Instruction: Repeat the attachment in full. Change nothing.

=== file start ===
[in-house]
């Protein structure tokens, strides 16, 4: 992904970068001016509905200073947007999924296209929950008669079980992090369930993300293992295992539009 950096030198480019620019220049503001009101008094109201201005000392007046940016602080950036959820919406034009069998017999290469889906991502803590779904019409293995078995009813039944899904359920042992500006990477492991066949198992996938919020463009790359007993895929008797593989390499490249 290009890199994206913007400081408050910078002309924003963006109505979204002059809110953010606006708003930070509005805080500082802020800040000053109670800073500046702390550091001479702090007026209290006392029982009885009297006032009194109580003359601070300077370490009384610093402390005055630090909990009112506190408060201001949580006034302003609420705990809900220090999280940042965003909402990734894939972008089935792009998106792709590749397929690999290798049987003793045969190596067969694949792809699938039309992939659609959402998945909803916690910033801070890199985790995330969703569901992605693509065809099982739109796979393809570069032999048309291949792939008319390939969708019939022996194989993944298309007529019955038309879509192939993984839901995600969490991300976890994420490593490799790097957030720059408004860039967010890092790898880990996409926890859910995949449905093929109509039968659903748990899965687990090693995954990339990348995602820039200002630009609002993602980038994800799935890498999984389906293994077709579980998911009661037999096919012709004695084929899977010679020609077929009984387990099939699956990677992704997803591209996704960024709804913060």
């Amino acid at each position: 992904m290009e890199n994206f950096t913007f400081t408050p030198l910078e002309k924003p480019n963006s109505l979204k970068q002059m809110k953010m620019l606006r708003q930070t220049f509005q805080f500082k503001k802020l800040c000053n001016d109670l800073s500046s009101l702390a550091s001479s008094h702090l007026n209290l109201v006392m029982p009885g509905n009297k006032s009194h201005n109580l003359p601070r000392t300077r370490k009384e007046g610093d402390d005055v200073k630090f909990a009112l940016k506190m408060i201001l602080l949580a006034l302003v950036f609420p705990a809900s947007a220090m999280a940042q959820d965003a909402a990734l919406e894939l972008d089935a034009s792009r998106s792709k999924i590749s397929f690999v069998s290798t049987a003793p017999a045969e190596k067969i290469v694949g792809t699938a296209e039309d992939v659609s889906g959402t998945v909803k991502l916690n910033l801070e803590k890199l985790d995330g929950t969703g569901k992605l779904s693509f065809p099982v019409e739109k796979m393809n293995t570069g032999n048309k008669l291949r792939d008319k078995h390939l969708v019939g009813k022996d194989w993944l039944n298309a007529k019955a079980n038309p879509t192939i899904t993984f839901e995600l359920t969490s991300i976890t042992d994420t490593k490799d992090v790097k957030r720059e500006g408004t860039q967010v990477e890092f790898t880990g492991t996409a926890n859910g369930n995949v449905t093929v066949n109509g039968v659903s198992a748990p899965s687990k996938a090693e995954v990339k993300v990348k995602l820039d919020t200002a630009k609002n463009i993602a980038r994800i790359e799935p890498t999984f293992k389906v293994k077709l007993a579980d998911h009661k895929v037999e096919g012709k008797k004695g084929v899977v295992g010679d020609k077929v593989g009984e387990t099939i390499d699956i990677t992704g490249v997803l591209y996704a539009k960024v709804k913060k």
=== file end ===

[in-house]
């Protein structure tokens, strides 16, 4: 992904970068001016509905200073947007999924296209929950008669079980992090369930993300293992295992539009 950096030198480019620019220049503001009101008094109201201005000392007046940016602080950036959820919406034009069998017999290469889906991502803590779904019409293995078995009813039944899904359920042992500006990477492991066949198992996938919020463009790359007993895929008797593989390499490249 290009890199994206913007400081408050910078002309924003963006109505979204002059809110953010606006708003930070509005805080500082802020800040000053109670800073500046702390550091001479702090007026209290006392029982009885009297006032009194109580003359601070300077370490009384610093402390005055630090909990009112506190408060201001949580006034302003609420705990809900220090999280940042965003909402990734894939972008089935792009998106792709590749397929690999290798049987003793045969190596067969694949792809699938039309992939659609959402998945909803916690910033801070890199985790995330969703569901992605693509065809099982739109796979393809570069032999048309291949792939008319390939969708019939022996194989993944298309007529019955038309879509192939993984839901995600969490991300976890994420490593490799790097957030720059408004860039967010890092790898880990996409926890859910995949449905093929109509039968659903748990899965687990090693995954990339990348995602820039200002630009609002993602980038994800799935890498999984389906293994077709579980998911009661037999096919012709004695084929899977010679020609077929009984387990099939699956990677992704997803591209996704960024709804913060």
């Amino acid at each position: 992904m290009e890199n994206f950096t913007f400081t408050p030198l910078e002309k924003p480019n963006s109505l979204k970068q002059m809110k953010m620019l606006r708003q930070t220049f509005q805080f500082k503001k802020l800040c000053n001016d109670l800073s500046s009101l702390a550091s001479s008094h702090l007026n209290l109201v006392m029982p009885g509905n009297k006032s009194h201005n109580l003359p601070r000392t300077r370490k009384e007046g610093d402390d005055v200073k630090f909990a009112l940016k506190m408060i201001l602080l949580a006034l302003v950036f609420p705990a809900s947007a220090m999280a940042q959820d965003a909402a990734l919406e894939l972008d089935a034009s792009r998106s792709k999924i590749s397929f690999v069998s290798t049987a003793p017999a045969e190596k067969i290469v694949g792809t699938a296209e039309d992939v659609s889906g959402t998945v909803k991502l916690n910033l801070e803590k890199l985790d995330g929950t969703g569901k992605l779904s693509f065809p099982v019409e739109k796979m393809n293995t570069g032999n048309k008669l291949r792939d008319k078995h390939l969708v019939g009813k022996d194989w993944l039944n298309a007529k019955a079980n038309p879509t192939i899904t993984f839901e995600l359920t969490s991300i976890t042992d994420t490593k490799d992090v790097k957030r720059e500006g408004t860039q967010v990477e890092f790898t880990g492991t996409a926890n859910g369930n995949v449905t093929v066949n109509g039968v659903s198992a748990p899965s687990k996938a090693e995954v990339k993300v990348k995602l820039d919020t200002a630009k609002n463009i993602a980038r994800i790359e799935p890498t999984f293992k389906v293994k077709l007993a579980d998911h009661k895929v037999e096919g012709k008797k004695g084929v899977v295992g010679d020609k077929v593989g009984e387990t099939i390499d699956i990677t992704g490249v997803l591209y996704a539009k960024v709804k913060k």